Digital Imaging Technician

Once upon a time, there was film. When a film crew needed film itself loaded and looked after, they turned to the clapper loader, or second assistant camera (2AC) in the U.S., to load film, operate the clapperboard, and keep track of filmstock. With the transition to digital cameras, that role is still very much needed, but it looks a little different these days, so a different set of skills is required.

The DIT, the spiritual successor to the clapper loader, has a somewhat similar role, albeit with key differences. These specialists are responsible for a laundry list of things: quality control, advising cinematographers (especially those that cut their teeth on film), data management, and file distribution.

With film cameras, each day of shooting produced what were called ‘rushes’ or ‘dailies.’ This was the total amount of film shot that day, and the 2AC was responsible both for tracking it and ensuring it reached the editors safely in order to avoid an entire cast and crew having wasted a day’s work.

That role is still important, which is why “data management and file distribution” essentially means offloading the digital files from a camera’s digital storage medium onto hard drives and depositing these safely on a secure server or storage unit.

A typical DIT trolley on set with everything needed for storage and editing

But don’t mistake a DIT for someone who copies files. That person’s called a ‘data wrangler,’ much like an animal or car wrangler, and it’s a related, but distinct, role. Data wranglers usually work with or under DITs, though.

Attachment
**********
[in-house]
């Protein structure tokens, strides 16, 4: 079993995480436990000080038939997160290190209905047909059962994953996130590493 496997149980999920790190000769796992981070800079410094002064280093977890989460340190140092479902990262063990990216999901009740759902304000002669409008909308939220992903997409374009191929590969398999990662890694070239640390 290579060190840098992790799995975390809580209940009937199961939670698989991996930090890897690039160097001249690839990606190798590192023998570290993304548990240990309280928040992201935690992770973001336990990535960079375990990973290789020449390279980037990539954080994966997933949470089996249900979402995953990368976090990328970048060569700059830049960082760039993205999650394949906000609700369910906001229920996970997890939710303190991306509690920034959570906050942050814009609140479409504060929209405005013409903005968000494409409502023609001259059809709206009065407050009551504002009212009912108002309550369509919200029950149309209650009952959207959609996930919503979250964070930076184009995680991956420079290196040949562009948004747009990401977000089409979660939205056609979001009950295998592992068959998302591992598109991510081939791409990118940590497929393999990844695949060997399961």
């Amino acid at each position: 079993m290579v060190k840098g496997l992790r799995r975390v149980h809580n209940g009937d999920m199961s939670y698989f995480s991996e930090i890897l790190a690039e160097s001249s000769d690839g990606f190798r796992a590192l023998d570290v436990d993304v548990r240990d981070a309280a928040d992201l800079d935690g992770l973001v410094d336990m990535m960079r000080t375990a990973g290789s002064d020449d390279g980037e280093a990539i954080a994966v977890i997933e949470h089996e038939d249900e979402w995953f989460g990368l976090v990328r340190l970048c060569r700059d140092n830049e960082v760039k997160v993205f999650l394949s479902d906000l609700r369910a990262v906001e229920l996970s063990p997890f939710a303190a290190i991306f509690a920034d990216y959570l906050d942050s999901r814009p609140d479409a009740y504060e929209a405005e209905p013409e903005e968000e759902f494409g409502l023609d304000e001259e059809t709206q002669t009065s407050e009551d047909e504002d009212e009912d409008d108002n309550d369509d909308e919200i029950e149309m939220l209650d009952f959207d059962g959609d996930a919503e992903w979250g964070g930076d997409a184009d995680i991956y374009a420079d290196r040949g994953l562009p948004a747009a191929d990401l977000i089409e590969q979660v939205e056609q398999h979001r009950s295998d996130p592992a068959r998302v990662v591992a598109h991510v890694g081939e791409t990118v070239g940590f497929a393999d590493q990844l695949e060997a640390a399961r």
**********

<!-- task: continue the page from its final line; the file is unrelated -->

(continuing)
The key to being a DIT lies in all the other tasks they have. DITs are also meant to be on-set digital experts, charged with optimising workflow, managing colour correction, checking exposure levels, supervising quality control, and occasionally consulting with the other key members of the film crew on marking, lighting, and placement.

On television and film sets the digital imaging technician will be involved from pre-production to post-, maintaining the established exposure and color baselines all the way through for quality control and visual continuity and ensuring the editing and filming teams have a diligent crucial link, guaranteeing that filming and editing wrap up as cleanly and with as little wasted time as possible.

The dailies are still around, and on commercial shoots, that’s what will occupy a DIT much of the time. As much as technology and trends may change, some level-headed person will always be needed not only to make sure the rushes make it to the editing room at the end of the day, but to take advantage of the digital era by making sure there’s always a backup copy of the day’s footage.
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